If coming from Kyoto, Osaka or Hiroshima ride the Sanyo Shinkansen until Okayama Station. From there, change to the local Ako Line for about 35-40 minutes until Imbe Station (伊部).
Bizen is a town known for Bizen-yaki, one of the oldest forms of Japanese pottery. It’s main characteristic is its lack of glaze and instead having a more rough and earthy finish. While I don’t really have much of an eye for pottery, seeing so many different pieces through the shop windows and the chimneys used when making them was curious. One of the workshops had pulled the wall off, and I was able to see the shape the kiln must have had.
Kiln’s are filled with the Bizen-yaki (or sometimes tiles or whatever else it is that the person wants to make) at the further end, then the first half of the kiln is filled with firewood. Heat and smoke go up so it passes through the Bizen-yaki and out through the chimney, hardening the pottery in the process. I read that firing bizen-yaki usually takes ten days!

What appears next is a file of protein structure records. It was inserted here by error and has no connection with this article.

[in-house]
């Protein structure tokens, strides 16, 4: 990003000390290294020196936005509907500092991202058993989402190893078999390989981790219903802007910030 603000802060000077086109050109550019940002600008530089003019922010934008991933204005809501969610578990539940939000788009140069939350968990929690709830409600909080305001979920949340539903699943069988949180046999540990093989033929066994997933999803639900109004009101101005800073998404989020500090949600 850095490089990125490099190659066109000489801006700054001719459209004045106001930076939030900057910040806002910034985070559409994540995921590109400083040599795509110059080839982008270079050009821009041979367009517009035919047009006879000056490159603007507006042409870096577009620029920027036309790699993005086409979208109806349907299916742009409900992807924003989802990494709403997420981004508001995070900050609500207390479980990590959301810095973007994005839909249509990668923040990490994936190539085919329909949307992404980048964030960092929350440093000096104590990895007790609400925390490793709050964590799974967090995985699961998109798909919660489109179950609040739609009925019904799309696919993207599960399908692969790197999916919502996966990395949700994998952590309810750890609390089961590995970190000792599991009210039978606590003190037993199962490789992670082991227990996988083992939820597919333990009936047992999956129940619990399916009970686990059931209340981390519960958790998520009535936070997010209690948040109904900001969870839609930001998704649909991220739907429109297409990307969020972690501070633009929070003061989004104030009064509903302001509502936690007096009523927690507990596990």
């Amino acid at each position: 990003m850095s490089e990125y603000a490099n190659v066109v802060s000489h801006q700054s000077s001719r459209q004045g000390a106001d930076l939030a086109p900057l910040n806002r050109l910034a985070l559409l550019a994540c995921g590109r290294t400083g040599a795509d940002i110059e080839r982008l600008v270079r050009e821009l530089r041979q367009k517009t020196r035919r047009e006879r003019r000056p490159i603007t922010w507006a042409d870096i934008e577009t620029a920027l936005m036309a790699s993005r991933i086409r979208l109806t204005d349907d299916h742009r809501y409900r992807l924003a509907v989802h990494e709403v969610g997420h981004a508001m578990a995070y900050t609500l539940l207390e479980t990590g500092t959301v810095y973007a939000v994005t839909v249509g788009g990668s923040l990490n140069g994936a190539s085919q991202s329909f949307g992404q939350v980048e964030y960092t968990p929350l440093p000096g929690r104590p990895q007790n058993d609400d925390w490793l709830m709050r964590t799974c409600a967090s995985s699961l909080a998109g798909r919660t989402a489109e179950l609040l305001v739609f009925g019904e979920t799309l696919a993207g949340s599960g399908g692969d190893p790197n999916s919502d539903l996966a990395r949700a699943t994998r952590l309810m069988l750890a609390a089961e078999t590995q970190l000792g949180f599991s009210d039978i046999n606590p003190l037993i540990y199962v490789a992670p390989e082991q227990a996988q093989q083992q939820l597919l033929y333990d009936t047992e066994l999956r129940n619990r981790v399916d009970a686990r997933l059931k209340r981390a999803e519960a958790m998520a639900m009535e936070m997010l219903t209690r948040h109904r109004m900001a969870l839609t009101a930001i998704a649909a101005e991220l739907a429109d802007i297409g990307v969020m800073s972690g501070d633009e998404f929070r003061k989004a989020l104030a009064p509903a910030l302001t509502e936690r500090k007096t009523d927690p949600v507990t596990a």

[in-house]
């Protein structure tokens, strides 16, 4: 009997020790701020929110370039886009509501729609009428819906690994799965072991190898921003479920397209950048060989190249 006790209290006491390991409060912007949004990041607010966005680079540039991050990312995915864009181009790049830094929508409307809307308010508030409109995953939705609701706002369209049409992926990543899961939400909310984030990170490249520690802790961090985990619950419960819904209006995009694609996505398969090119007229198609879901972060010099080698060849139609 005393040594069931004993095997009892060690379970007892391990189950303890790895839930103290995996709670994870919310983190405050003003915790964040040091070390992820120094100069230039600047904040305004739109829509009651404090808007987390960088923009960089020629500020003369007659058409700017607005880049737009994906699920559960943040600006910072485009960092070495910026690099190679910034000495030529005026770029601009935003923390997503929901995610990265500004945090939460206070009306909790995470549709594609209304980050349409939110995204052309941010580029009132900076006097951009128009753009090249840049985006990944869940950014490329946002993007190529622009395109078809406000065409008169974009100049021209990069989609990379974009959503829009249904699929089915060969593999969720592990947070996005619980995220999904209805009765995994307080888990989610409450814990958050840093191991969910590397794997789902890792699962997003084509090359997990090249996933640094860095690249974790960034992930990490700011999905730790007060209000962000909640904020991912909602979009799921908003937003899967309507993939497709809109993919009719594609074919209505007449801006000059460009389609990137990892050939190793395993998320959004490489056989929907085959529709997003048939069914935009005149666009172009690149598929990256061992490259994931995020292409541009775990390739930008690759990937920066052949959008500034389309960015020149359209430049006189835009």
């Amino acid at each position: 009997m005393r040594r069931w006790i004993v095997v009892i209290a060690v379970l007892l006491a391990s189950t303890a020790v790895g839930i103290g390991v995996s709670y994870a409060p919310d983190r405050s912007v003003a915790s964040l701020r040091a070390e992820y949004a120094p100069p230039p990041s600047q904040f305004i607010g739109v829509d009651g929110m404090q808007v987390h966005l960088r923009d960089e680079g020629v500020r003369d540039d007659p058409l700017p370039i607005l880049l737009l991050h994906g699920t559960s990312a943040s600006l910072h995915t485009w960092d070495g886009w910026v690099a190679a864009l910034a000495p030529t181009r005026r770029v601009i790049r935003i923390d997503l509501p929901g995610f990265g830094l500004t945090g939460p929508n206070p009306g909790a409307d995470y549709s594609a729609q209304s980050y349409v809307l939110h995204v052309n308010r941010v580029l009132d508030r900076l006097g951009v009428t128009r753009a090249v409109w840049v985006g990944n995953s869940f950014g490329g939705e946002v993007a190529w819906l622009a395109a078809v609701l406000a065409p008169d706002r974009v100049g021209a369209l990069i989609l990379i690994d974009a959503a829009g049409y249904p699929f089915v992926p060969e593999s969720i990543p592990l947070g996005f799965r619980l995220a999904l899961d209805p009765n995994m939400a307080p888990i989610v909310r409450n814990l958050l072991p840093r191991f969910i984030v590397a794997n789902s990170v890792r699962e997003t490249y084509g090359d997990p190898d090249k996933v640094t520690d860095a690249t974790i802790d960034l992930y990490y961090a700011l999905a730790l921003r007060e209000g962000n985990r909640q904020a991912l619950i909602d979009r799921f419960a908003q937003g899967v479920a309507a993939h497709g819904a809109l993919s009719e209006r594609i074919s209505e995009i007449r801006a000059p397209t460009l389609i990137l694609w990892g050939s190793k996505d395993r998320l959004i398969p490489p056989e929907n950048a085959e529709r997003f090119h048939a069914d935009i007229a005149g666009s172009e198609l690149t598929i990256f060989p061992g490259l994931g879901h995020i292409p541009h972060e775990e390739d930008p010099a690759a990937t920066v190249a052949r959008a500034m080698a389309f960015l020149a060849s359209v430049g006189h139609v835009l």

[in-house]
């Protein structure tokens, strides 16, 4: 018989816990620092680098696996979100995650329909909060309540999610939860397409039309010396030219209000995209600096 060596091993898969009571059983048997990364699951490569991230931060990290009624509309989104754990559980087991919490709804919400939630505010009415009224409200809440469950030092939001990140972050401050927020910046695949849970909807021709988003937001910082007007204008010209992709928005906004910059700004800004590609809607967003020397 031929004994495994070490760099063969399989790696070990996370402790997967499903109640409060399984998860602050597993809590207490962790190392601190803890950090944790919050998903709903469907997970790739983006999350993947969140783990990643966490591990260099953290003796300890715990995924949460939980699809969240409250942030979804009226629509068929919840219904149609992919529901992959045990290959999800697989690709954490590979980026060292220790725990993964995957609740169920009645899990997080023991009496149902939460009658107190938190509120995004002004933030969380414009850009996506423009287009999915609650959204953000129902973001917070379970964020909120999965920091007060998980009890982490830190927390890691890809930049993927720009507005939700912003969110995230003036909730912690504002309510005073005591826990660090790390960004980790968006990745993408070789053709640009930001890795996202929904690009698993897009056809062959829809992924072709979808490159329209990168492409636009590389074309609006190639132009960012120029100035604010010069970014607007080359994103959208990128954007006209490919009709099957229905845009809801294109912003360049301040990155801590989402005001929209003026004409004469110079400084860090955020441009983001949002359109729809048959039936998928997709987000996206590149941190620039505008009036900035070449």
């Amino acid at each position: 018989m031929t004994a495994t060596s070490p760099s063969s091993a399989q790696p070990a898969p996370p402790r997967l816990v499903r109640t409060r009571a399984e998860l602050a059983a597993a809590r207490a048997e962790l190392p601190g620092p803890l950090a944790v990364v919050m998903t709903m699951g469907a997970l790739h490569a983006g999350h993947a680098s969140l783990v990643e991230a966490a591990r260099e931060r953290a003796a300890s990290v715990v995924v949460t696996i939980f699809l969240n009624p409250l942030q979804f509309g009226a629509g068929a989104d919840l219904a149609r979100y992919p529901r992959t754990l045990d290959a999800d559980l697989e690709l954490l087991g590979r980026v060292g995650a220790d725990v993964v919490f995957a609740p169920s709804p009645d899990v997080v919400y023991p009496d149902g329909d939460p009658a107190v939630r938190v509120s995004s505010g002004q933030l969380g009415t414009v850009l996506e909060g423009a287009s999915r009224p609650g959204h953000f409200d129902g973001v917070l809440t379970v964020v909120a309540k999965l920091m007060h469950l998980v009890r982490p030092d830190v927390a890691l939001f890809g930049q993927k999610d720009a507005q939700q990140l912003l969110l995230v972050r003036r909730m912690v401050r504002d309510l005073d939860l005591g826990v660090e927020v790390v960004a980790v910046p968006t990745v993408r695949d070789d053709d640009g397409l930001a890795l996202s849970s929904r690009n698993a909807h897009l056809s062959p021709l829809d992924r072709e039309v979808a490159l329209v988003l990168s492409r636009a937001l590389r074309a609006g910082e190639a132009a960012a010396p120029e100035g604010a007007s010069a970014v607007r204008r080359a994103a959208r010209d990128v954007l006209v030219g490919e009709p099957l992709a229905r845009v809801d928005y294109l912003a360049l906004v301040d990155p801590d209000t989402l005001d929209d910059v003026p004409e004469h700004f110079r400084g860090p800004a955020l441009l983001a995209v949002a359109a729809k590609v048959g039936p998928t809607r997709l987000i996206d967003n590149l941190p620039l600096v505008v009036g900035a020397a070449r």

Here is also the first time I ever saw an old kura house.
As soon as I got off the train I hurried to Tenshin Shrine before it closed. Usually shrines and temples close at around 5pm and I wanted to add another stamp to my shuincho, but as I got there it turned out to be empty. Working by honour code, I left a 500yen coin next to some other coins and bought a small ema board made out of bizenyaki.
Tenshin Shrine was very small but surrounded by pottery of different sizes and shapes, animal figures and covered in bizenyaki tiles on the roof and walls. Having in mind how expensive the pottery is today, this shrine must hold great meaning or sentiments as town members spare no thought on price when making a donation.
I was about to leave when I spotted a statue of Ninomiya Kinjirou (also made fully out of bizenyaki)! This really made my quick stop in Bizen just a little bit better.
From Imbe Station I could see an old tunnel kiln, 500 years old and designated as a national treasure, although if we’re being honest it really just looked like a lump in the ground and I would’ve never guessed it had been a kiln.
There are more things to do in Bizen. A couple of pottery museums are next to the station (I didn't go because I arrived fairly late and they were about to close), as well as many stores to buy pieces and small restaurants to eat on them! It's a short day trip from Kyoto or Osaka for anyone who really likes pottery.